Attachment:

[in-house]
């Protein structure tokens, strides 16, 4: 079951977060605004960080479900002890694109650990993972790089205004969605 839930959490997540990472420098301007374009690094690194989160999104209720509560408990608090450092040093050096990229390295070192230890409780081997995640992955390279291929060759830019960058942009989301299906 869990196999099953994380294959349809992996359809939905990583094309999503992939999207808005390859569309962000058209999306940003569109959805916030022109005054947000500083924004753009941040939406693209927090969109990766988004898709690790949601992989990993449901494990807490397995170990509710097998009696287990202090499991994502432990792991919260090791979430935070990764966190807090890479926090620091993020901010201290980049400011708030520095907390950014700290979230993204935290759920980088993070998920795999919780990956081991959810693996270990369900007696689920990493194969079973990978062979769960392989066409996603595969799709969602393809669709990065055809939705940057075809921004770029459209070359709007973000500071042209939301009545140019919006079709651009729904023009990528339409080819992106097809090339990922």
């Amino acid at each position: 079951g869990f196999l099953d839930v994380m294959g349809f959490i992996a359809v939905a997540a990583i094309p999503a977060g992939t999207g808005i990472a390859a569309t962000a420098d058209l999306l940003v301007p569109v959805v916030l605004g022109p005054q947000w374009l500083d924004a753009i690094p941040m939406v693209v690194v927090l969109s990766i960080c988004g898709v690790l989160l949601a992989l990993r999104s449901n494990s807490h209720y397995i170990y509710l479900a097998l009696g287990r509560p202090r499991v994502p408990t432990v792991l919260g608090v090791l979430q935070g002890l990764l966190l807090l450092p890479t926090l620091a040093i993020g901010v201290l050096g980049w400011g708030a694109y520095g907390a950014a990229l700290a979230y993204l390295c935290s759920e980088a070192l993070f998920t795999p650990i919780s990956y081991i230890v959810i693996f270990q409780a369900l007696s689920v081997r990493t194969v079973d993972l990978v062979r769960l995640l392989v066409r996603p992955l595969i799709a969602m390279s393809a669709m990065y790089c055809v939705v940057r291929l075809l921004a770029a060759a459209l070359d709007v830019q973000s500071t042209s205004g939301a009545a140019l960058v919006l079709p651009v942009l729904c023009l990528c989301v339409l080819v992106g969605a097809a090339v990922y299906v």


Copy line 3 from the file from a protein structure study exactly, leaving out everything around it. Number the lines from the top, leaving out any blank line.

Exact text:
């Amino acid at each position: 079951g869990f196999l099953d839930v994380m294959g349809f959490i992996a359809v939905a997540a990583i094309p999503a977060g992939t999207g808005i990472a390859a569309t962000a420098d058209l999306l940003v301007p569109v959805v916030l605004g022109p005054q947000w374009l500083d924004a753009i690094p941040m939406v693209v690194v927090l969109s990766i960080c988004g898709v690790l989160l949601a992989l990993r999104s449901n494990s807490h209720y397995i170990y509710l479900a097998l009696g287990r509560p202090r499991v994502p408990t432990v792991l919260g608090v090791l979430q935070g002890l990764l966190l807090l450092p890479t926090l620091a040093i993020g901010v201290l050096g980049w400011g708030a694109y520095g907390a950014a990229l700290a979230y993204l390295c935290s759920e980088a070192l993070f998920t795999p650990i919780s990956y081991i230890v959810i693996f270990q409780a369900l007696s689920v081997r990493t194969v079973d993972l990978v062979r769960l995640l392989v066409r996603p992955l595969i799709a969602m390279s393809a669709m990065y790089c055809v939705v940057r291929l075809l921004a770029a060759a459209l070359d709007v830019q973000s500071t042209s205004g939301a009545a140019l960058v919006l079709p651009v942009l729904c023009l990528c989301v339409l080819v992106g969605a097809a090339v990922y299906v």